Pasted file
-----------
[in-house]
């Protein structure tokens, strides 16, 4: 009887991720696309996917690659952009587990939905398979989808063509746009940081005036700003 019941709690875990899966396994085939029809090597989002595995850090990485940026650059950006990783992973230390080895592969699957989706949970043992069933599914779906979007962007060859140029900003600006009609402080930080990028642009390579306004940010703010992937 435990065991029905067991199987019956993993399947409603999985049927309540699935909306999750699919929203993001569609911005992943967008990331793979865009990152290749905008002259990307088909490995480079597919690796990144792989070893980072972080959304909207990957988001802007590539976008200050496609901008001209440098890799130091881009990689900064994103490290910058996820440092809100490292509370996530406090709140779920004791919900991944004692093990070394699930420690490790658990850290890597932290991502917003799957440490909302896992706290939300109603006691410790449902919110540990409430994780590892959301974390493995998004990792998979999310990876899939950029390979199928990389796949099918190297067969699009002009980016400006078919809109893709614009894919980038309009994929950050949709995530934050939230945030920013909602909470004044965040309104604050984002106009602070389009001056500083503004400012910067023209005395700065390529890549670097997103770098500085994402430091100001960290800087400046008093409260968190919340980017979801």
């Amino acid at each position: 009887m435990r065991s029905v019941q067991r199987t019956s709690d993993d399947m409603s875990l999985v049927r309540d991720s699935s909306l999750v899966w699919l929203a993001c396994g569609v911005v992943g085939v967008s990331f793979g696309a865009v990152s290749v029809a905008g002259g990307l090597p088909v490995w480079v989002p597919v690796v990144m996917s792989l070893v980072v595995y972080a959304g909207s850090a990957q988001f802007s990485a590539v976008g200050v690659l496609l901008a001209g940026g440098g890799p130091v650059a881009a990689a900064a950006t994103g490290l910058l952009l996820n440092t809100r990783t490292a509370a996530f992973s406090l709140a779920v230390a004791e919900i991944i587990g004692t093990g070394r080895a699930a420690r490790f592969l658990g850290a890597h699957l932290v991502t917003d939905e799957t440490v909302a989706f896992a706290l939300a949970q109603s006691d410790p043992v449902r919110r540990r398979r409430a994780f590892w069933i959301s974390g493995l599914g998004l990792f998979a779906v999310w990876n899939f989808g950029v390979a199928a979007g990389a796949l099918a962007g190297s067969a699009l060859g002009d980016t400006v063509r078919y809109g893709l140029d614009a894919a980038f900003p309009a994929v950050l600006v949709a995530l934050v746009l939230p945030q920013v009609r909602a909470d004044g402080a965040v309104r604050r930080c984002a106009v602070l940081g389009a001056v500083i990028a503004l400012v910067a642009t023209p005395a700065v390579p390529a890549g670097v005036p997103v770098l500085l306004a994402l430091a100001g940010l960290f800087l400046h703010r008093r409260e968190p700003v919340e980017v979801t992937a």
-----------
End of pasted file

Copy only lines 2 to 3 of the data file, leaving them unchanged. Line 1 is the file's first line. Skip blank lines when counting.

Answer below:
């Protein structure tokens, strides 16, 4: 009887991720696309996917690659952009587990939905398979989808063509746009940081005036700003 019941709690875990899966396994085939029809090597989002595995850090990485940026650059950006990783992973230390080895592969699957989706949970043992069933599914779906979007962007060859140029900003600006009609402080930080990028642009390579306004940010703010992937 435990065991029905067991199987019956993993399947409603999985049927309540699935909306999750699919929203993001569609911005992943967008990331793979865009990152290749905008002259990307088909490995480079597919690796990144792989070893980072972080959304909207990957988001802007590539976008200050496609901008001209440098890799130091881009990689900064994103490290910058996820440092809100490292509370996530406090709140779920004791919900991944004692093990070394699930420690490790658990850290890597932290991502917003799957440490909302896992706290939300109603006691410790449902919110540990409430994780590892959301974390493995998004990792998979999310990876899939950029390979199928990389796949099918190297067969699009002009980016400006078919809109893709614009894919980038309009994929950050949709995530934050939230945030920013909602909470004044965040309104604050984002106009602070389009001056500083503004400012910067023209005395700065390529890549670097997103770098500085994402430091100001960290800087400046008093409260968190919340980017979801």
């Amino acid at each position: 009887m435990r065991s029905v019941q067991r199987t019956s709690d993993d399947m409603s875990l999985v049927r309540d991720s699935s909306l999750v899966w699919l929203a993001c396994g569609v911005v992943g085939v967008s990331f793979g696309a865009v990152s290749v029809a905008g002259g990307l090597p088909v490995w480079v989002p597919v690796v990144m996917s792989l070893v980072v595995y972080a959304g909207s850090a990957q988001f802007s990485a590539v976008g200050v690659l496609l901008a001209g940026g440098g890799p130091v650059a881009a990689a900064a950006t994103g490290l910058l952009l996820n440092t809100r990783t490292a509370a996530f992973s406090l709140a779920v230390a004791e919900i991944i587990g004692t093990g070394r080895a699930a420690r490790f592969l658990g850290a890597h699957l932290v991502t917003d939905e799957t440490v909302a989706f896992a706290l939300a949970q109603s006691d410790p043992v449902r919110r540990r398979r409430a994780f590892w069933i959301s974390g493995l599914g998004l990792f998979a779906v999310w990876n899939f989808g950029v390979a199928a979007g990389a796949l099918a962007g190297s067969a699009l060859g002009d980016t400006v063509r078919y809109g893709l140029d614009a894919a980038f900003p309009a994929v950050l600006v949709a995530l934050v746009l939230p945030q920013v009609r909602a909470d004044g402080a965040v309104r604050r930080c984002a106009v602070l940081g389009a001056v500083i990028a503004l400012v910067a642009t023209p005395a700065v390579p390529a890549g670097v005036p997103v770098l500085l306004a994402l430091a100001g940010l960290f800087l400046h703010r008093r409260e968190p700003v919340e980017v979801t992937a």